COPENHAGEN - Danish voters have ousted the government of Prime Minister Helle Thorning-Schmidt and backed an opposition in which the anti-immigration Danish People's Party emerged as the biggest force.
"What's key for us is that we get the most influence," Mr Kristian Thulesen Dahl, leader of the Danish People's Party, said. The party won one-fifth of the votes, almost doubling its support since 2011, after promising Danes tougher immigration and asylum laws.
Based on preliminary results published by national broadcaster DR.DK, Ms Thorning-Schmidt's Social Democrats emerged as the strongest party, with 26.3 per cent of the vote, yet without enough seats to form a government. The centre-right bloc that includes the Danish People's Party secured a majority of 90 seats in Parliament, compared with 85 for the government.
That will allow the bloc to form the next government, with the leader of the conservative Liberal Party, Mr Lars Lokke Rasmussen, expected to become prime minister.
Although the Danish People's Party won more votes than the Liberals, none of Denmark's many smaller parties was willing to form a government with it, said University of Copenhagen political science professor Kasper Hansen.
Ms Thorning-Schmidt, Denmark's first female prime minister, announced she will resign as leader of the Social Democrat Party.
"Our efforts didn't get us as far as we'd hoped," she told party members. "We were defeated at the finishing line."
Mr Thulesen Dahl said it was not a given that his Danish People's Party, despite emerging as the biggest group in the winning bloc, will aim for Cabinet posts. "My view on where we can achieve the most influence isn't necessarily from inside the government," he said.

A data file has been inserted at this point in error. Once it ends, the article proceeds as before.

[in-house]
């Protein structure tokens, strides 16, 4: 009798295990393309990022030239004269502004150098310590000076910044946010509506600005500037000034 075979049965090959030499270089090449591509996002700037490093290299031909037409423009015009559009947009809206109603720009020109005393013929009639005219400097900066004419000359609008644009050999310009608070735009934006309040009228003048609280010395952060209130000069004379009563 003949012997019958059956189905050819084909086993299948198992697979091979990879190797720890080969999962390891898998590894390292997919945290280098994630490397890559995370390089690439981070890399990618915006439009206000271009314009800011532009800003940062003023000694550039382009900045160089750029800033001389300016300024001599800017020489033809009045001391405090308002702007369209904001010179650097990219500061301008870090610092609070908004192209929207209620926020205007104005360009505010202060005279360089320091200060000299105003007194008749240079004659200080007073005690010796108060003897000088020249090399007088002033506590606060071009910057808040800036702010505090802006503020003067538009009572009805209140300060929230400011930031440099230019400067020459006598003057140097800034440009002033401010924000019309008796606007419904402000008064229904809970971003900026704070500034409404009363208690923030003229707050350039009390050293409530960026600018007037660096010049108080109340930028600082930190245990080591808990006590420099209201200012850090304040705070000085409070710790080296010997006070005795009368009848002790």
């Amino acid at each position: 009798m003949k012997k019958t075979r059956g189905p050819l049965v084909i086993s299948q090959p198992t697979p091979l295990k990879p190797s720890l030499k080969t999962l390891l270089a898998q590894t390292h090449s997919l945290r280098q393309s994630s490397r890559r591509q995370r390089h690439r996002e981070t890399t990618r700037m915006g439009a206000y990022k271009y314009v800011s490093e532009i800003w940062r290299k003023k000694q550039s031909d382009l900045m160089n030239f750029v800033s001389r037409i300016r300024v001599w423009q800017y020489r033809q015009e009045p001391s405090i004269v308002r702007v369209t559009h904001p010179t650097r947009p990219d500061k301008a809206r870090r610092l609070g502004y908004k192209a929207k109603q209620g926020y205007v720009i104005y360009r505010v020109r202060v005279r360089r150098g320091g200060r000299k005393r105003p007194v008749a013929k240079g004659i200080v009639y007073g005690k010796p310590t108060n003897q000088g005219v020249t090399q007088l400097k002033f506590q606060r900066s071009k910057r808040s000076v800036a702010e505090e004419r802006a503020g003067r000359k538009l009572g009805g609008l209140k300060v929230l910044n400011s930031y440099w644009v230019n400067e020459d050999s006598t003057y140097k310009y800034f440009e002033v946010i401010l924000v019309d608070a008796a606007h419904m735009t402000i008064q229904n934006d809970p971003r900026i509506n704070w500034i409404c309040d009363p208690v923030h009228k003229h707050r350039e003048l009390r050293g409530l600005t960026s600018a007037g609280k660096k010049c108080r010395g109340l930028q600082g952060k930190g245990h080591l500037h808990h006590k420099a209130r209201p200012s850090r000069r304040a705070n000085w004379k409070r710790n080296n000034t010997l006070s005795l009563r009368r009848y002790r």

The last time the party was part of a ruling alliance was from 2001 to 2011 when it provided parliamentary support without joining the Cabinet. The party is sceptical of Denmark's membership in the European Union (EU) and has argued in favour of border controls to defy the single market's free movement of labour.
The result is a blow to the beleaguered EU, which faces the threat of a British exit and a worsening crisis in Greece.
The Danish People's Party has said it is willing to enter an alliance with other EU-sceptical parties that would ask Danes to vote much more often on European reforms.
Should the Danish People's Party take on Cabinet posts, "then Denmark's relationship with the EU will become a bit more difficult", Professor Eva Soerensen of Roskilde University said by telephone.
The opposition won because Mr Rasmussen, who was prime minister from 2009 to 2011, was able to direct the focus of the election campaign towards immigration, Prof Soerensen said.
"Images of masses of refugees trying to cross the Mediterranean" probably also played a role, she said.
Denmark has consistently ranked among the world's happiest nations, but the flow of immigrants has ignited a backlash that has heightened nationalist sentiments, a trend that has also unfolded amid political upheaval in neighbouring Finland - where the populist Finns Party joined the government - and to some extent in other European countries.
"Immigration has been a very key and decisive issue in this campaign," Professor Hansen said.
BLOOMBERG, NEW YORK TIMES